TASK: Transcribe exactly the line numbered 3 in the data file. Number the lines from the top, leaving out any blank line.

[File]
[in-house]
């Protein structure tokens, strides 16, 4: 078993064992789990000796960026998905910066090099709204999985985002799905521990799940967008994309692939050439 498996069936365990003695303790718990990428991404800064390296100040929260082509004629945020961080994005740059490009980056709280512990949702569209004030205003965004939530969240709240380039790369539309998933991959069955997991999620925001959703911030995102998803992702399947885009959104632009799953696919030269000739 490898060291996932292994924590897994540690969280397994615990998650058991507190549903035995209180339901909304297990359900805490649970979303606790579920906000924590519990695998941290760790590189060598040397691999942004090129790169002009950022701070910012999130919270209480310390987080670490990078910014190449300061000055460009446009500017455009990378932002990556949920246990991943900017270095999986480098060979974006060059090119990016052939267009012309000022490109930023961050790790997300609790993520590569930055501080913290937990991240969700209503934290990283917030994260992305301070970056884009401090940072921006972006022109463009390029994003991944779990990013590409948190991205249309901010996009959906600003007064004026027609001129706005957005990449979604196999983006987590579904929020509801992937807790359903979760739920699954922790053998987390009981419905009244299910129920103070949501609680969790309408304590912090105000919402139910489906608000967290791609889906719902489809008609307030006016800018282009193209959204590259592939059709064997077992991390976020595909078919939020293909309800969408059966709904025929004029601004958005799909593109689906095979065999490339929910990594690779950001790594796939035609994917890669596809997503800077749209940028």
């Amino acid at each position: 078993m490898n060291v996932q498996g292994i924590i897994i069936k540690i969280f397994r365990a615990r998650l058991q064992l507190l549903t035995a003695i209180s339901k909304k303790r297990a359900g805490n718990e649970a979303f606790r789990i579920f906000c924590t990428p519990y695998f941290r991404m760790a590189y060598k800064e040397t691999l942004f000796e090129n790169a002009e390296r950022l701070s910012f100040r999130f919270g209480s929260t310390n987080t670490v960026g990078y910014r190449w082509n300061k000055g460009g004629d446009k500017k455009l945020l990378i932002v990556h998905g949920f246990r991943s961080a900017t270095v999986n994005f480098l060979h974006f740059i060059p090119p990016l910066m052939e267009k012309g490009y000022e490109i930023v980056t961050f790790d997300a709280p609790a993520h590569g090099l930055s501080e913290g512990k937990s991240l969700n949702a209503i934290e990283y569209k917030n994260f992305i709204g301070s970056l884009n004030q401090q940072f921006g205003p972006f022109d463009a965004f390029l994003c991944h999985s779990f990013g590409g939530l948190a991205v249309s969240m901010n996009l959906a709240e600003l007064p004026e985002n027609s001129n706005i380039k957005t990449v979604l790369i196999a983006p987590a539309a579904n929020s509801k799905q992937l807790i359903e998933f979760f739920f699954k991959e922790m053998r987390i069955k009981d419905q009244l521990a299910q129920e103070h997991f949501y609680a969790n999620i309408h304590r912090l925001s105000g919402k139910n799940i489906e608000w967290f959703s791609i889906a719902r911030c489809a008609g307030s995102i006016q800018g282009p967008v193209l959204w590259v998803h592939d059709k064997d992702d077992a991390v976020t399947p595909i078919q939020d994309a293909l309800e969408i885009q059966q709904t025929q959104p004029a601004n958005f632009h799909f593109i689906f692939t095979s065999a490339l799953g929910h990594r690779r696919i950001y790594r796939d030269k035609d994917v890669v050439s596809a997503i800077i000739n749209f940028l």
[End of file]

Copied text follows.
């Amino acid at each position: 078993m490898n060291v996932q498996g292994i924590i897994i069936k540690i969280f397994r365990a615990r998650l058991q064992l507190l549903t035995a003695i209180s339901k909304k303790r297990a359900g805490n718990e649970a979303f606790r789990i579920f906000c924590t990428p519990y695998f941290r991404m760790a590189y060598k800064e040397t691999l942004f000796e090129n790169a002009e390296r950022l701070s910012f100040r999130f919270g209480s929260t310390n987080t670490v960026g990078y910014r190449w082509n300061k000055g460009g004629d446009k500017k455009l945020l990378i932002v990556h998905g949920f246990r991943s961080a900017t270095v999986n994005f480098l060979h974006f740059i060059p090119p990016l910066m052939e267009k012309g490009y000022e490109i930023v980056t961050f790790d997300a709280p609790a993520h590569g090099l930055s501080e913290g512990k937990s991240l969700n949702a209503i934290e990283y569209k917030n994260f992305i709204g301070s970056l884009n004030q401090q940072f921006g205003p972006f022109d463009a965004f390029l994003c991944h999985s779990f990013g590409g939530l948190a991205v249309s969240m901010n996009l959906a709240e600003l007064p004026e985002n027609s001129n706005i380039k957005t990449v979604l790369i196999a983006p987590a539309a579904n929020s509801k799905q992937l807790i359903e998933f979760f739920f699954k991959e922790m053998r987390i069955k009981d419905q009244l521990a299910q129920e103070h997991f949501y609680a969790n999620i309408h304590r912090l925001s105000g919402k139910n799940i489906e608000w967290f959703s791609i889906a719902r911030c489809a008609g307030s995102i006016q800018g282009p967008v193209l959204w590259v998803h592939d059709k064997d992702d077992a991390v976020t399947p595909i078919q939020d994309a293909l309800e969408i885009q059966q709904t025929q959104p004029a601004n958005f632009h799909f593109i689906f692939t095979s065999a490339l799953g929910h990594r690779r696919i950001y790594r796939d030269k035609d994917v890669v050439s596809a997503i800077i000739n749209f940028l």